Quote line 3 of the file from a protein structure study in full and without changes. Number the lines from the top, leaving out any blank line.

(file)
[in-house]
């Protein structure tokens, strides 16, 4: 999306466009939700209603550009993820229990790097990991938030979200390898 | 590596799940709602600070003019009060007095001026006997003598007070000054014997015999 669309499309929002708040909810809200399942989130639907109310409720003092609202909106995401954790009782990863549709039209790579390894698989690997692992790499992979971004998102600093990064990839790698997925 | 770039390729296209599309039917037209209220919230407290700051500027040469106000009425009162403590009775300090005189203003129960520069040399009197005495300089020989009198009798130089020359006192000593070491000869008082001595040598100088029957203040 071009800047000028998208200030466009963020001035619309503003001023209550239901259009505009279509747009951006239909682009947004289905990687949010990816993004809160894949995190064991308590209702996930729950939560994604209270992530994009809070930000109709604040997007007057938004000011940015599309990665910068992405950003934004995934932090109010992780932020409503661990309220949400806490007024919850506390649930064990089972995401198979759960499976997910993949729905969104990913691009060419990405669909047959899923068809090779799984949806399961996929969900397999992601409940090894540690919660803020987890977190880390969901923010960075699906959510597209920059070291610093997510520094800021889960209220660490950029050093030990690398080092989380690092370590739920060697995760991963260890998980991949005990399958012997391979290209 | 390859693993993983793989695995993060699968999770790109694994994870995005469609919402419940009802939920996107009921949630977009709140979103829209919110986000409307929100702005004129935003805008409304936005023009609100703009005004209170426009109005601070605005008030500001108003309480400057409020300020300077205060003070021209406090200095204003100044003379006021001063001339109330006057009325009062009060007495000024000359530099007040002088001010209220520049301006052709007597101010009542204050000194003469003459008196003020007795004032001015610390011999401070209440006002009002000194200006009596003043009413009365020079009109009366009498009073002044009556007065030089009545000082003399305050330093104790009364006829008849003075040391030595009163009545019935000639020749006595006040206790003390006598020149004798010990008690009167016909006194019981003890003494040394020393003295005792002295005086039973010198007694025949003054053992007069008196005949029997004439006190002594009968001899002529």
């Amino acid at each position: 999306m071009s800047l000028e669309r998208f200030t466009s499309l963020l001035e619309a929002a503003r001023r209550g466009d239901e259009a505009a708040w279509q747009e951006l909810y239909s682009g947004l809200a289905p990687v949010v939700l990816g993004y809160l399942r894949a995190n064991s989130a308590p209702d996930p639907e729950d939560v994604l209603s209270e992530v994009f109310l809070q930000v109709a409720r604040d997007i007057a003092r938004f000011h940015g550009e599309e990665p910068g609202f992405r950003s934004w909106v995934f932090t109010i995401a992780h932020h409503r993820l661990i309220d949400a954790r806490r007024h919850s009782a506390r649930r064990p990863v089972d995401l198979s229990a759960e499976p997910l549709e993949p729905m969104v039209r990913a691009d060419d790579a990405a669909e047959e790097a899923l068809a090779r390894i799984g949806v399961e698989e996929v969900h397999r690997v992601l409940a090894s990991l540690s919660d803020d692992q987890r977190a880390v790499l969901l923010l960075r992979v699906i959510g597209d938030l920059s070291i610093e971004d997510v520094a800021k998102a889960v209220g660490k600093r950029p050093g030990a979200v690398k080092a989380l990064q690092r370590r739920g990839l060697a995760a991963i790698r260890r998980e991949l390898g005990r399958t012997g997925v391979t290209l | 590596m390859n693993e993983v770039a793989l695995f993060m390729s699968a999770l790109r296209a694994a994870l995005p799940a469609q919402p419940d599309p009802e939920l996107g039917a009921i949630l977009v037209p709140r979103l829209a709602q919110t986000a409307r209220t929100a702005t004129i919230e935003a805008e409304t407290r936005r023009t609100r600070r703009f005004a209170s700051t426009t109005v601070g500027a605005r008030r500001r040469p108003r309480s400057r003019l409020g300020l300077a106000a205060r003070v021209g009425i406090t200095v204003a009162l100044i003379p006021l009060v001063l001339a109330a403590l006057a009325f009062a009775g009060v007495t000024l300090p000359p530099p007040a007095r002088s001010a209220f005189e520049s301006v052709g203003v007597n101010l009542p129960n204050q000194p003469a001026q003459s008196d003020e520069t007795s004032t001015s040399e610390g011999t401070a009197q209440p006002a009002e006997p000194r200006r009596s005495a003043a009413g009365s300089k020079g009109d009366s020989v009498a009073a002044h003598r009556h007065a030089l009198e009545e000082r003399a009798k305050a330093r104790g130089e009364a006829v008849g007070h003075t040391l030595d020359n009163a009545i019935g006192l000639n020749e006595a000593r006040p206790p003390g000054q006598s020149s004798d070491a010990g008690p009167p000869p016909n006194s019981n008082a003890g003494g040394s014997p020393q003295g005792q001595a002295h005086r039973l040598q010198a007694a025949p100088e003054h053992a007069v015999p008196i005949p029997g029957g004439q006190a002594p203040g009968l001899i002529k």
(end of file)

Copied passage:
């Amino acid at each position: 999306m071009s800047l000028e669309r998208f200030t466009s499309l963020l001035e619309a929002a503003r001023r209550g466009d239901e259009a505009a708040w279509q747009e951006l909810y239909s682009g947004l809200a289905p990687v949010v939700l990816g993004y809160l399942r894949a995190n064991s989130a308590p209702d996930p639907e729950d939560v994604l209603s209270e992530v994009f109310l809070q930000v109709a409720r604040d997007i007057a003092r938004f000011h940015g550009e599309e990665p910068g609202f992405r950003s934004w909106v995934f932090t109010i995401a992780h932020h409503r993820l661990i309220d949400a954790r806490r007024h919850s009782a506390r649930r064990p990863v089972d995401l198979s229990a759960e499976p997910l549709e993949p729905m969104v039209r990913a691009d060419d790579a990405a669909e047959e790097a899923l068809a090779r390894i799984g949806v399961e698989e996929v969900h397999r690997v992601l409940a090894s990991l540690s919660d803020d692992q987890r977190a880390v790499l969901l923010l960075r992979v699906i959510g597209d938030l920059s070291i610093e971004d997510v520094a800021k998102a889960v209220g660490k600093r950029p050093g030990a979200v690398k080092a989380l990064q690092r370590r739920g990839l060697a995760a991963i790698r260890r998980e991949l390898g005990r399958t012997g997925v391979t290209l | 590596m390859n693993e993983v770039a793989l695995f993060m390729s699968a999770l790109r296209a694994a994870l995005p799940a469609q919402p419940d599309p009802e939920l996107g039917a009921i949630l977009v037209p709140r979103l829209a709602q919110t986000a409307r209220t929100a702005t004129i919230e935003a805008e409304t407290r936005r023009t609100r600070r703009f005004a209170s700051t426009t109005v601070g500027a605005r008030r500001r040469p108003r309480s400057r003019l409020g300020l300077a106000a205060r003070v021209g009425i406090t200095v204003a009162l100044i003379p006021l009060v001063l001339a109330a403590l006057a009325f009062a009775g009060v007495t000024l300090p000359p530099p007040a007095r002088s001010a209220f005189e520049s301006v052709g203003v007597n101010l009542p129960n204050q000194p003469a001026q003459s008196d003020e520069t007795s004032t001015s040399e610390g011999t401070a009197q209440p006002a009002e006997p000194r200006r009596s005495a003043a009413g009365s300089k020079g009109d009366s020989v009498a009073a002044h003598r009556h007065a030089l009198e009545e000082r003399a009798k305050a330093r104790g130089e009364a006829v008849g007070h003075t040391l030595d020359n009163a009545i019935g006192l000639n020749e006595a000593r006040p206790p003390g000054q006598s020149s004798d070491a010990g008690p009167p000869p016909n006194s019981n008082a003890g003494g040394s014997p020393q003295g005792q001595a002295h005086r039973l040598q010198a007694a025949p100088e003054h053992a007069v015999p008196i005949p029997g029957g004439q006190a002594p203040g009968l001899i002529k």